FXR_1340 wrote: ↑
Wed May 02, 2018 5:47 pm
There is a lot about "rights" here and nothing about responsibility.
Wow, now that is an innovative, yet very old-fashioned thought. Individual rights are balanced by responsibilities (what my brother calls "obligations")!!!
In the Western world, states and corporate entities (the BBC, your local council, the local school) have duties and individuals have rights to exercise against the tyranny of those corporate bodies and against each other. Individual duties??? Don't be silly. You obviously have not assimilated sufficiently into the Western liberal worldview.
A discussion that starts with a Reductio ad Hitlerum
may require moderation and help to be well-rounded and analyse all sides.
Nobody observed that it is ironic that the "hostile environment" (now renamed the "compliant environment") is an import from that most liberal of places, Europe. I will make abundantly clear that it has nothing to do with the EU. But there is an expectation in most countries in continental Europe
for people to carry papers
that prove their right to reside in that country. Within Europe, the British Isles and Scandinavia are the main exceptions to this rule, primarily because it seems to be a civil law tradition and not a common law one. Indeed, part of the reason for the difference in behaviour between the UK, Ireland and Scandanavia on the one hand and the rest of the European countries on the other is likely that none of the former were conquered by that great unifier of Europe, Napoleon.
That far-right rag the Grauniad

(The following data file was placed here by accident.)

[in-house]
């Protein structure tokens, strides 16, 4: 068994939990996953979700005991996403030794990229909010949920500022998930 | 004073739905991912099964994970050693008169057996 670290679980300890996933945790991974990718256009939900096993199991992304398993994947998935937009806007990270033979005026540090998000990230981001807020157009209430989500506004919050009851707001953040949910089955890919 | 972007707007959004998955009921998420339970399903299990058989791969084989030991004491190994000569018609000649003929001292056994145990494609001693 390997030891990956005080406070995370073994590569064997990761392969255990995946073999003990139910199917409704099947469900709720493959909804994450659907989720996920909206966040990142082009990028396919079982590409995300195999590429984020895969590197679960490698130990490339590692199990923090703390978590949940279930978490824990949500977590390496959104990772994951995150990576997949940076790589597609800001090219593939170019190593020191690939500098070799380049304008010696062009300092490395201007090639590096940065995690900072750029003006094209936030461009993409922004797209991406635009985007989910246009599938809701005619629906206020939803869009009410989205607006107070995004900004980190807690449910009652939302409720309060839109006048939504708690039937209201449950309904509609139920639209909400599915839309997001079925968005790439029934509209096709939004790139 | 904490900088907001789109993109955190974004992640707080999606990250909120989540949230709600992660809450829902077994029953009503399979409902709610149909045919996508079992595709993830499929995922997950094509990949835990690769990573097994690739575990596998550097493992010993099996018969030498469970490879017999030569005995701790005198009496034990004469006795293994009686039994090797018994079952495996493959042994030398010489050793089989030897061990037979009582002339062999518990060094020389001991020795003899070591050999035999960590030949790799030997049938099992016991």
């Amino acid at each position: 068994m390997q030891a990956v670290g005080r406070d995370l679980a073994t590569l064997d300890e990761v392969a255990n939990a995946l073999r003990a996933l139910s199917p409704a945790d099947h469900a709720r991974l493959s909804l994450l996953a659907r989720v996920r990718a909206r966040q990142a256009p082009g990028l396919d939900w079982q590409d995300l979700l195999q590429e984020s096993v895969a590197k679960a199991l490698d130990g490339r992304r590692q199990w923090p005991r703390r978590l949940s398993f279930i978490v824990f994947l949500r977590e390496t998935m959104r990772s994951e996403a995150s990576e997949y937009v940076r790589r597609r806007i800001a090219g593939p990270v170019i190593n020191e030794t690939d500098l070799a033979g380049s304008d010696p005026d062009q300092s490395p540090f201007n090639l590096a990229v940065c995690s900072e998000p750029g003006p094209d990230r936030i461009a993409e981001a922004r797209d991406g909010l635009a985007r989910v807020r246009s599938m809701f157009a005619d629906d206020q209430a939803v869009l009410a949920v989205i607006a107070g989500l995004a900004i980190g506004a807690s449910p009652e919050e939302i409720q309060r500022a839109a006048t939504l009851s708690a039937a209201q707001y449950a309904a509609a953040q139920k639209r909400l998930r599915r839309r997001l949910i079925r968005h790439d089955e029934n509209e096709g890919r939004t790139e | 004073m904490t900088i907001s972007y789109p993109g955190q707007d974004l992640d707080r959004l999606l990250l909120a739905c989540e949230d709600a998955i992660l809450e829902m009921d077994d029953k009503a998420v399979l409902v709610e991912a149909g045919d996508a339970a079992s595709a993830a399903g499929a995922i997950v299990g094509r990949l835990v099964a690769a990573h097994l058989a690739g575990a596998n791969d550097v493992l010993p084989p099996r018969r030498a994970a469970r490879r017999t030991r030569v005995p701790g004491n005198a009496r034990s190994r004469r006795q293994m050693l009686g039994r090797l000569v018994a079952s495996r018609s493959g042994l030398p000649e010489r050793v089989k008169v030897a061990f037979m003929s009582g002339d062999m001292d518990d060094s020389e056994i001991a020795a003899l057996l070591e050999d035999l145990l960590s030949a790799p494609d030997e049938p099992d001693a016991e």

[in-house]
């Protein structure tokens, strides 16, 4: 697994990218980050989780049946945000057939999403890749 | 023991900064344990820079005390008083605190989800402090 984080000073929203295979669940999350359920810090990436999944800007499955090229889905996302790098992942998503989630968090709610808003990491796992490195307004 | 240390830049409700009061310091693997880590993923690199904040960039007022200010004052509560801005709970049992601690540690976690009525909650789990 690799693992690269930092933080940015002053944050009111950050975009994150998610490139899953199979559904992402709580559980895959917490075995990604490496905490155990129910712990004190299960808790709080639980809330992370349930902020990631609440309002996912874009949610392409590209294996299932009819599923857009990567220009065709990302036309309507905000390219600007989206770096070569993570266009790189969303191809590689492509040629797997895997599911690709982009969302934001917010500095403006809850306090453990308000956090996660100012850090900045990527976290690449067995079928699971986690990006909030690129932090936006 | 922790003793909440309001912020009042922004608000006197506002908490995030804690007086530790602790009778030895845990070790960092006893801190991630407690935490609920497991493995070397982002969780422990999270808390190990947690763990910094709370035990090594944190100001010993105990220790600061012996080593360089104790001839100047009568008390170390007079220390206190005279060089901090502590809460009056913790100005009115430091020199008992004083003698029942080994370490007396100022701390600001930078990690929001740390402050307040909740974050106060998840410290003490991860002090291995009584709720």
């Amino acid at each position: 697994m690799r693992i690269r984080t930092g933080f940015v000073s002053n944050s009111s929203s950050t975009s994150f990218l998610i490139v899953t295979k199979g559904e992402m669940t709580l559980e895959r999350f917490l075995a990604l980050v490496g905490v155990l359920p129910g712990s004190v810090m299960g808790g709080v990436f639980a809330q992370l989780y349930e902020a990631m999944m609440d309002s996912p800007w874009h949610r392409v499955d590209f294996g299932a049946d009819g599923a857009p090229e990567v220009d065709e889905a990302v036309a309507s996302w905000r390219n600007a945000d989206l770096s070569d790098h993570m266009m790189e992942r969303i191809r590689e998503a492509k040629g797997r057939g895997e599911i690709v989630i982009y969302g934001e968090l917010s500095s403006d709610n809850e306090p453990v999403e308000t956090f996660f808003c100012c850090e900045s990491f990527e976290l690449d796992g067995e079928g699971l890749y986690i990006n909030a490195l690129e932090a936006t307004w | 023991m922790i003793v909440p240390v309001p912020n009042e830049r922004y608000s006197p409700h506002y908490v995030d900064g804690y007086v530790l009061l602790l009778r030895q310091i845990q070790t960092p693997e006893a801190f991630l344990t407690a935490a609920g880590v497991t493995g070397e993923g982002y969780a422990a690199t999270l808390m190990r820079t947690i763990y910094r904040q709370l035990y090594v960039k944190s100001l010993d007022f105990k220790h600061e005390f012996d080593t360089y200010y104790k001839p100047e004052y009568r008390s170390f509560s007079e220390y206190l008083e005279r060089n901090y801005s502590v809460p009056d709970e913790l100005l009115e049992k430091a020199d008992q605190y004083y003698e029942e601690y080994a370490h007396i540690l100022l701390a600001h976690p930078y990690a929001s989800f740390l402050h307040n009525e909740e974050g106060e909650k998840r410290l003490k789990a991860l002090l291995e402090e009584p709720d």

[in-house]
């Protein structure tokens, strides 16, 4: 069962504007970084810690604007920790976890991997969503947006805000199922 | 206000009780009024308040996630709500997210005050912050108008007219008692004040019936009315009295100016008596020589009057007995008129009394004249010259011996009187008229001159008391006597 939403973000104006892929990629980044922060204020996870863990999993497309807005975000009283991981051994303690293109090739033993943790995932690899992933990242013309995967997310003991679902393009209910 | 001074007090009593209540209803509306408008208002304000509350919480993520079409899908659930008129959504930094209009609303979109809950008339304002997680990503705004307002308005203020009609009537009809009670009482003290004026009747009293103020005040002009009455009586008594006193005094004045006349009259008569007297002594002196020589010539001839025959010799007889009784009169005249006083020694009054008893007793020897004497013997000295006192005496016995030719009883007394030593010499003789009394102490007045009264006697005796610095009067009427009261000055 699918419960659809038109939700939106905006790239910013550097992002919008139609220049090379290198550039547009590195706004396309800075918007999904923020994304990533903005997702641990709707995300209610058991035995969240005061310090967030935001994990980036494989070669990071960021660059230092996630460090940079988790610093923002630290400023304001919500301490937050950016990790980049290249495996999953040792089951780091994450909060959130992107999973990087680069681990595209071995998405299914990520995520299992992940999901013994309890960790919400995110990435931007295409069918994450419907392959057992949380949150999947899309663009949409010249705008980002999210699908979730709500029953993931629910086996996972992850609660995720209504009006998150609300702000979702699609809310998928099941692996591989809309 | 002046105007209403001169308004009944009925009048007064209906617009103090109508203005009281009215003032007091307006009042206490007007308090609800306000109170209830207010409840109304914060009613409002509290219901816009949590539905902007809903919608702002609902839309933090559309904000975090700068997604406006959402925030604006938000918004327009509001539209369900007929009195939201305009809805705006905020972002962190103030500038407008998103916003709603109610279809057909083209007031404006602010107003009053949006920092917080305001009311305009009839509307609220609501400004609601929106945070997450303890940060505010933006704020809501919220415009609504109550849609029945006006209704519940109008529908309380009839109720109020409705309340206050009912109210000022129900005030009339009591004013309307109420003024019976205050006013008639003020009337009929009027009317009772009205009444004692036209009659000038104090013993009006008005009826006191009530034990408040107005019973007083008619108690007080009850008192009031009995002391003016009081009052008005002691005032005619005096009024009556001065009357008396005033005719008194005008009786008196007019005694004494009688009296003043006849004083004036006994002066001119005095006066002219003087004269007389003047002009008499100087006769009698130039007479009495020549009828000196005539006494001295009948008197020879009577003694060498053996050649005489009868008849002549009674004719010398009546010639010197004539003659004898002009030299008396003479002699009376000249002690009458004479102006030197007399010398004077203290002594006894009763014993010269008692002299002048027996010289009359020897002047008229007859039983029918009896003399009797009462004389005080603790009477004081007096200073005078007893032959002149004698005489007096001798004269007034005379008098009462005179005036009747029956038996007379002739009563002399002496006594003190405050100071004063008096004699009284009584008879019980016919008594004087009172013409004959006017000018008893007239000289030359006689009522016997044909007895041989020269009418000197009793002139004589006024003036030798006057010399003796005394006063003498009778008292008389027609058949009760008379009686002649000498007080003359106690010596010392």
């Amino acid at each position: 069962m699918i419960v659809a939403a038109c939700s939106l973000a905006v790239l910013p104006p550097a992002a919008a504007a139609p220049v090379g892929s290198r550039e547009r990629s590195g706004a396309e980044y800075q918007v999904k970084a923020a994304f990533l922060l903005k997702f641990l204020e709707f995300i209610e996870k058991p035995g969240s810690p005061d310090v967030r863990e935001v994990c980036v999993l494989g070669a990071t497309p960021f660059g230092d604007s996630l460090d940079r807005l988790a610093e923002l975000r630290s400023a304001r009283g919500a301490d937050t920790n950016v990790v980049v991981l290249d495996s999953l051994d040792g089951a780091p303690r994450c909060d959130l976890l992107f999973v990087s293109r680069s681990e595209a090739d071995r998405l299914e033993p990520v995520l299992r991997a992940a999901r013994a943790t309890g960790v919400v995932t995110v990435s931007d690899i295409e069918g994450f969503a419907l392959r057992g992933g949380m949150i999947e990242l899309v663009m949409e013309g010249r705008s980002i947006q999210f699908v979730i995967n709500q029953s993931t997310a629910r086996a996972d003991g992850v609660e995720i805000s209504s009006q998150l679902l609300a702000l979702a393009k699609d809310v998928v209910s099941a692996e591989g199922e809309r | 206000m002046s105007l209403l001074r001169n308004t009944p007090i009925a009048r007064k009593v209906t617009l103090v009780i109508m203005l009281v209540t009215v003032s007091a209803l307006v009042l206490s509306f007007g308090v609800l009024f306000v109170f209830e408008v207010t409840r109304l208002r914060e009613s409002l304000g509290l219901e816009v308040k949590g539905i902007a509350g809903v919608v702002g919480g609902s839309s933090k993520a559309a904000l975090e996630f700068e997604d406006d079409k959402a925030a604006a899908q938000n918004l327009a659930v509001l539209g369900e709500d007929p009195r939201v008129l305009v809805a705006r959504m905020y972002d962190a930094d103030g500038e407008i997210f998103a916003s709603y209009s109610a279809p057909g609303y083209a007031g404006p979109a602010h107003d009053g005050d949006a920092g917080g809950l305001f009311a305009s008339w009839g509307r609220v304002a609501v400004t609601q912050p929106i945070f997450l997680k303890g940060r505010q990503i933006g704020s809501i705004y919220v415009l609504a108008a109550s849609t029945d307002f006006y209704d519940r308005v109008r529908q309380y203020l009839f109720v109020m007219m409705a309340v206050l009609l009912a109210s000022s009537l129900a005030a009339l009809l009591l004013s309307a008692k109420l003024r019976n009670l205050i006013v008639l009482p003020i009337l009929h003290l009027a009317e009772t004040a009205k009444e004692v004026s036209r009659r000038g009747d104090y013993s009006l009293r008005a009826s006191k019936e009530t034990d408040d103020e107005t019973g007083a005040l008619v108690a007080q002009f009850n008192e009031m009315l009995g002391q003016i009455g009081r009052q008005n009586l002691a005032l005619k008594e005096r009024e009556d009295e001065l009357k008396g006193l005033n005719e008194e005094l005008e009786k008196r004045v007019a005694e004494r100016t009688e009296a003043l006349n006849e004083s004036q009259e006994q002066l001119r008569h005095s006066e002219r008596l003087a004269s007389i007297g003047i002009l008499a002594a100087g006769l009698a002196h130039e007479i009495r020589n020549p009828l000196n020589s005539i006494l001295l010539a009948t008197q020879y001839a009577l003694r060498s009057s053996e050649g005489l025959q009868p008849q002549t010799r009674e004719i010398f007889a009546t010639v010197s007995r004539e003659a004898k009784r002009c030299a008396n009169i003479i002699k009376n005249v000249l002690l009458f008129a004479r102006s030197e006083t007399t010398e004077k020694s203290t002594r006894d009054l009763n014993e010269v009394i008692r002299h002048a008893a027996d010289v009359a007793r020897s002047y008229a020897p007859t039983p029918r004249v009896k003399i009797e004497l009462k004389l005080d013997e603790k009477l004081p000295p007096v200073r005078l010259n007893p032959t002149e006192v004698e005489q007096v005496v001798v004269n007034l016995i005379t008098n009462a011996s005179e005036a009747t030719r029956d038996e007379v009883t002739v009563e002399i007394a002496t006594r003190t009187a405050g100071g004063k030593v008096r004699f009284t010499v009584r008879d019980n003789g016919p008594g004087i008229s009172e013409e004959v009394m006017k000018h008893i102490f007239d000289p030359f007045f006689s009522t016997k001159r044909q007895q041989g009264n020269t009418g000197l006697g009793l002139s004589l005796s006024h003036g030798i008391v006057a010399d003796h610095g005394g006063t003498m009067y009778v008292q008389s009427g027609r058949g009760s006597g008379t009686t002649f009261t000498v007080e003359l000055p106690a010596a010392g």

observed in 2015 that "On one point refugees and aid workers agree – it is easier to live under the radar in Britain because we do not have ID cards. In France and every other European country with a Napoleonic code, you cannot access public services or find work without a card. In common-law England, you can just about muddle along." (link
It is also worth noting that it was not Theresa May who originated the idea of people in the UK being required to possess documentation. Indeed, at one time, she campaigned against the idea. So she can be accused of hypocrisy, but not of its origin.
Not everybody on these forums will recall that it was during the previous Labour government, the Blair years, that the Identity Cards Act 2006
was passed, which would have required everybody in the UK to have a biometric card and be registered on the National Identity Register. That such a requirement would apply to even British citizens was exploited by the Conservatives during their 2010 electoral campaign and when the Coalition took power in 2010, that Act was repealed. But the idea had already gestated by then.
It is worth noting that David Lammy
was a minister in that government (though not in the Home Office) and would have voted for the Identity Cards Act 2006 (under the principle of collective responsibility). So, if Theresa May can be accused of hypocracy, so can he.
Citizenship has been called "the right to have rights". If one is exercising a right (such as the right to reside or work in the UK), surely it is reasonable to ask one to prove whether they actually have the right to exercise that right.
I am not a lawyer or immigration advisor. My statements/comments do not constitute legal advice. E&OE. Please do not PM me for advice.